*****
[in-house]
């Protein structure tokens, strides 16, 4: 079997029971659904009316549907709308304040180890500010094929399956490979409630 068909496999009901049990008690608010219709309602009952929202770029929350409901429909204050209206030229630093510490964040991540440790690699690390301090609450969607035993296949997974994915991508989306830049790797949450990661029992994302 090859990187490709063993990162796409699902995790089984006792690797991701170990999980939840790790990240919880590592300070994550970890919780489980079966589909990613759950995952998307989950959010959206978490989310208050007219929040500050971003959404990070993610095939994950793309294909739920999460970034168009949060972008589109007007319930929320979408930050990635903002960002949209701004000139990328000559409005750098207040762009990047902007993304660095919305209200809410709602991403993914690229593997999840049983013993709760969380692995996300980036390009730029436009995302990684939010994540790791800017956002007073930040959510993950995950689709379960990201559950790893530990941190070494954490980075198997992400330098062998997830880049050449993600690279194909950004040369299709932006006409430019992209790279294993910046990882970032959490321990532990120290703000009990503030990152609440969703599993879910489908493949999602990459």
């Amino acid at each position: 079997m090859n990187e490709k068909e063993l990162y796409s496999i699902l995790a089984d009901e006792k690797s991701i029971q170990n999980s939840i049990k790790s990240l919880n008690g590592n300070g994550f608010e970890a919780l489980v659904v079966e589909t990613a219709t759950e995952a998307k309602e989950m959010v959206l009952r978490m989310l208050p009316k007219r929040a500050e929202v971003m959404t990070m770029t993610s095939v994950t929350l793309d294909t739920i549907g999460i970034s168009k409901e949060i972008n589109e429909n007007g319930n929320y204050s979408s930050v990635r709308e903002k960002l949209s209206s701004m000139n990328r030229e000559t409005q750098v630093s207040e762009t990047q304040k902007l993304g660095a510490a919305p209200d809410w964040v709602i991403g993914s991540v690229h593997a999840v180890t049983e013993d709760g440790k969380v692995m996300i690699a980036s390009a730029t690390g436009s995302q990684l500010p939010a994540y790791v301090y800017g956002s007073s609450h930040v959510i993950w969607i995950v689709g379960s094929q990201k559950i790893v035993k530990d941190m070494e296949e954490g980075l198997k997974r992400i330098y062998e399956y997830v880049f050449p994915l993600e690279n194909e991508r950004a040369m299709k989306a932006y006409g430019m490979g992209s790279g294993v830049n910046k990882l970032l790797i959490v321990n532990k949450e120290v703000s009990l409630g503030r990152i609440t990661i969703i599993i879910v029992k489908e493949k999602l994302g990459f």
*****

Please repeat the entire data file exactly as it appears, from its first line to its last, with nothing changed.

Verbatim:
[in-house]
């Protein structure tokens, strides 16, 4: 079997029971659904009316549907709308304040180890500010094929399956490979409630 068909496999009901049990008690608010219709309602009952929202770029929350409901429909204050209206030229630093510490964040991540440790690699690390301090609450969607035993296949997974994915991508989306830049790797949450990661029992994302 090859990187490709063993990162796409699902995790089984006792690797991701170990999980939840790790990240919880590592300070994550970890919780489980079966589909990613759950995952998307989950959010959206978490989310208050007219929040500050971003959404990070993610095939994950793309294909739920999460970034168009949060972008589109007007319930929320979408930050990635903002960002949209701004000139990328000559409005750098207040762009990047902007993304660095919305209200809410709602991403993914690229593997999840049983013993709760969380692995996300980036390009730029436009995302990684939010994540790791800017956002007073930040959510993950995950689709379960990201559950790893530990941190070494954490980075198997992400330098062998997830880049050449993600690279194909950004040369299709932006006409430019992209790279294993910046990882970032959490321990532990120290703000009990503030990152609440969703599993879910489908493949999602990459």
């Amino acid at each position: 079997m090859n990187e490709k068909e063993l990162y796409s496999i699902l995790a089984d009901e006792k690797s991701i029971q170990n999980s939840i049990k790790s990240l919880n008690g590592n300070g994550f608010e970890a919780l489980v659904v079966e589909t990613a219709t759950e995952a998307k309602e989950m959010v959206l009952r978490m989310l208050p009316k007219r929040a500050e929202v971003m959404t990070m770029t993610s095939v994950t929350l793309d294909t739920i549907g999460i970034s168009k409901e949060i972008n589109e429909n007007g319930n929320y204050s979408s930050v990635r709308e903002k960002l949209s209206s701004m000139n990328r030229e000559t409005q750098v630093s207040e762009t990047q304040k902007l993304g660095a510490a919305p209200d809410w964040v709602i991403g993914s991540v690229h593997a999840v180890t049983e013993d709760g440790k969380v692995m996300i690699a980036s390009a730029t690390g436009s995302q990684l500010p939010a994540y790791v301090y800017g956002s007073s609450h930040v959510i993950w969607i995950v689709g379960s094929q990201k559950i790893v035993k530990d941190m070494e296949e954490g980075l198997k997974r992400i330098y062998e399956y997830v880049f050449p994915l993600e690279n194909e991508r950004a040369m299709k989306a932006y006409g430019m490979g992209s790279g294993v830049n910046k990882l970032l790797i959490v321990n532990k949450e120290v703000s009990l409630g503030r990152i609440t990661i969703i599993i879910v029992k489908e493949k999602l994302g990459f």